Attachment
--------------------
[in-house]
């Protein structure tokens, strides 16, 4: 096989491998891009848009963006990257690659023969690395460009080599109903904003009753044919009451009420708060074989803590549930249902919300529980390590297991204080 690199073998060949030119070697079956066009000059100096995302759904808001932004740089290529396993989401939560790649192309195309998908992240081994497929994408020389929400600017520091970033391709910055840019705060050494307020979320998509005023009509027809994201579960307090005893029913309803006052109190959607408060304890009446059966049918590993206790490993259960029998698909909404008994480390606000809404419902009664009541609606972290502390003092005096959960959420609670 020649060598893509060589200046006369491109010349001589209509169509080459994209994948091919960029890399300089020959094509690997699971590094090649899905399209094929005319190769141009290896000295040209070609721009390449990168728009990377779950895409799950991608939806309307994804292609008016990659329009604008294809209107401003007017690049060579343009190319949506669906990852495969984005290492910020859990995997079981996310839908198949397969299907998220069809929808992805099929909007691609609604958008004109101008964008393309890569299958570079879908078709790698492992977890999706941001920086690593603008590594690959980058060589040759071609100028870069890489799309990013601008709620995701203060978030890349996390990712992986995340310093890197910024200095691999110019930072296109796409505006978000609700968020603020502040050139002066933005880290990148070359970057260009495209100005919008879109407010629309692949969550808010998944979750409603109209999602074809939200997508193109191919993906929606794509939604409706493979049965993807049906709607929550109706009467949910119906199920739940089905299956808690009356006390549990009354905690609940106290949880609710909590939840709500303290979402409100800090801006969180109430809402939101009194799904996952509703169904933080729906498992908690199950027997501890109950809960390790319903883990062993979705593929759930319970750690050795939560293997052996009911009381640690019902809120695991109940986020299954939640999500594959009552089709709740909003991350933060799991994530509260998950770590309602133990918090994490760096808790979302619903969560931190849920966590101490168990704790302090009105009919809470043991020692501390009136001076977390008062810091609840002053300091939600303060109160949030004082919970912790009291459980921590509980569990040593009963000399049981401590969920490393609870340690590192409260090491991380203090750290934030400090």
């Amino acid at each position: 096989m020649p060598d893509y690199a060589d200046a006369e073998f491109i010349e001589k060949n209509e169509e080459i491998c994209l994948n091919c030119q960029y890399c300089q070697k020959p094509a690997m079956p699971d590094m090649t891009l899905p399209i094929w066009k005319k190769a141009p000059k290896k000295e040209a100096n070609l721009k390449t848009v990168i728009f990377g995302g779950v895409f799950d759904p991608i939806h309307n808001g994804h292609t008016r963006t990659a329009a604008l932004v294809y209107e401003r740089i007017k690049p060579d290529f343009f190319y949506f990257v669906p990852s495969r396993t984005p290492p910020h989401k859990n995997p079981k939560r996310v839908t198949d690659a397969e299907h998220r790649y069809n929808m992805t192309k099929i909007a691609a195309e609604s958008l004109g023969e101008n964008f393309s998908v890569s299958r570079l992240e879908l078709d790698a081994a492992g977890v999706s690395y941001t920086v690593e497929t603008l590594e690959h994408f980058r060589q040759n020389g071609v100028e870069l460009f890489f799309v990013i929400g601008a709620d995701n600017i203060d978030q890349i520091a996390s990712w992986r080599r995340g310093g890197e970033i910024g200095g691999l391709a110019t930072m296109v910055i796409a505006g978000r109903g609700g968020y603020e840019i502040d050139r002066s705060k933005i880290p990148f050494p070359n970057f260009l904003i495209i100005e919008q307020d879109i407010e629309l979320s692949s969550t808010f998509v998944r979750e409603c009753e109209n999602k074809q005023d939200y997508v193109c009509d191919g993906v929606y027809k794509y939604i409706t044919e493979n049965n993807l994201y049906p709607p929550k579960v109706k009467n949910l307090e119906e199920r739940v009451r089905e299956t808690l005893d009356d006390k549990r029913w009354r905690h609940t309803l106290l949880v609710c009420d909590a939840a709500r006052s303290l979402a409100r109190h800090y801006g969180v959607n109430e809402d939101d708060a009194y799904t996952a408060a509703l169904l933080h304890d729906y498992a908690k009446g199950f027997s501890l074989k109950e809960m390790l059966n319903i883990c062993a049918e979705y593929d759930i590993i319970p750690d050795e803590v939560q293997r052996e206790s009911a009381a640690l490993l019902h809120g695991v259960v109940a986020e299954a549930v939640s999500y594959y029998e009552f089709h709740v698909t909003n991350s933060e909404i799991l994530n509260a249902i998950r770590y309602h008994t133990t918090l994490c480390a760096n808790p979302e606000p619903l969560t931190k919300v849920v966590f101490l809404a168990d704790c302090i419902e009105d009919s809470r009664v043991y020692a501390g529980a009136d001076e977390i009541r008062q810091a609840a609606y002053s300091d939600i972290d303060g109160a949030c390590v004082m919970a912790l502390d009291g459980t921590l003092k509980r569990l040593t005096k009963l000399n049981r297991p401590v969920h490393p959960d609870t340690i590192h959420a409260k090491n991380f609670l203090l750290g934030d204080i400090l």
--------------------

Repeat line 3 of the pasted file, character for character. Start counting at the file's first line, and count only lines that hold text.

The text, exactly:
């Amino acid at each position: 096989m020649p060598d893509y690199a060589d200046a006369e073998f491109i010349e001589k060949n209509e169509e080459i491998c994209l994948n091919c030119q960029y890399c300089q070697k020959p094509a690997m079956p699971d590094m090649t891009l899905p399209i094929w066009k005319k190769a141009p000059k290896k000295e040209a100096n070609l721009k390449t848009v990168i728009f990377g995302g779950v895409f799950d759904p991608i939806h309307n808001g994804h292609t008016r963006t990659a329009a604008l932004v294809y209107e401003r740089i007017k690049p060579d290529f343009f190319y949506f990257v669906p990852s495969r396993t984005p290492p910020h989401k859990n995997p079981k939560r996310v839908t198949d690659a397969e299907h998220r790649y069809n929808m992805t192309k099929i909007a691609a195309e609604s958008l004109g023969e101008n964008f393309s998908v890569s299958r570079l992240e879908l078709d790698a081994a492992g977890v999706s690395y941001t920086v690593e497929t603008l590594e690959h994408f980058r060589q040759n020389g071609v100028e870069l460009f890489f799309v990013i929400g601008a709620d995701n600017i203060d978030q890349i520091a996390s990712w992986r080599r995340g310093g890197e970033i910024g200095g691999l391709a110019t930072m296109v910055i796409a505006g978000r109903g609700g968020y603020e840019i502040d050139r002066s705060k933005i880290p990148f050494p070359n970057f260009l904003i495209i100005e919008q307020d879109i407010e629309l979320s692949s969550t808010f998509v998944r979750e409603c009753e109209n999602k074809q005023d939200y997508v193109c009509d191919g993906v929606y027809k794509y939604i409706t044919e493979n049965n993807l994201y049906p709607p929550k579960v109706k009467n949910l307090e119906e199920r739940v009451r089905e299956t808690l005893d009356d006390k549990r029913w009354r905690h609940t309803l106290l949880v609710c009420d909590a939840a709500r006052s303290l979402a409100r109190h800090y801006g969180v959607n109430e809402d939101d708060a009194y799904t996952a408060a509703l169904l933080h304890d729906y498992a908690k009446g199950f027997s501890l074989k109950e809960m390790l059966n319903i883990c062993a049918e979705y593929d759930i590993i319970p750690d050795e803590v939560q293997r052996e206790s009911a009381a640690l490993l019902h809120g695991v259960v109940a986020e299954a549930v939640s999500y594959y029998e009552f089709h709740v698909t909003n991350s933060e909404i799991l994530n509260a249902i998950r770590y309602h008994t133990t918090l994490c480390a760096n808790p979302e606000p619903l969560t931190k919300v849920v966590f101490l809404a168990d704790c302090i419902e009105d009919s809470r009664v043991y020692a501390g529980a009136d001076e977390i009541r008062q810091a609840a609606y002053s300091d939600i972290d303060g109160a949030c390590v004082m919970a912790l502390d009291g459980t921590l003092k509980r569990l040593t005096k009963l000399n049981r297991p401590v969920h490393p959960d609870t340690i590192h959420a409260k090491n991380f609670l203090l750290g934030d204080i400090l």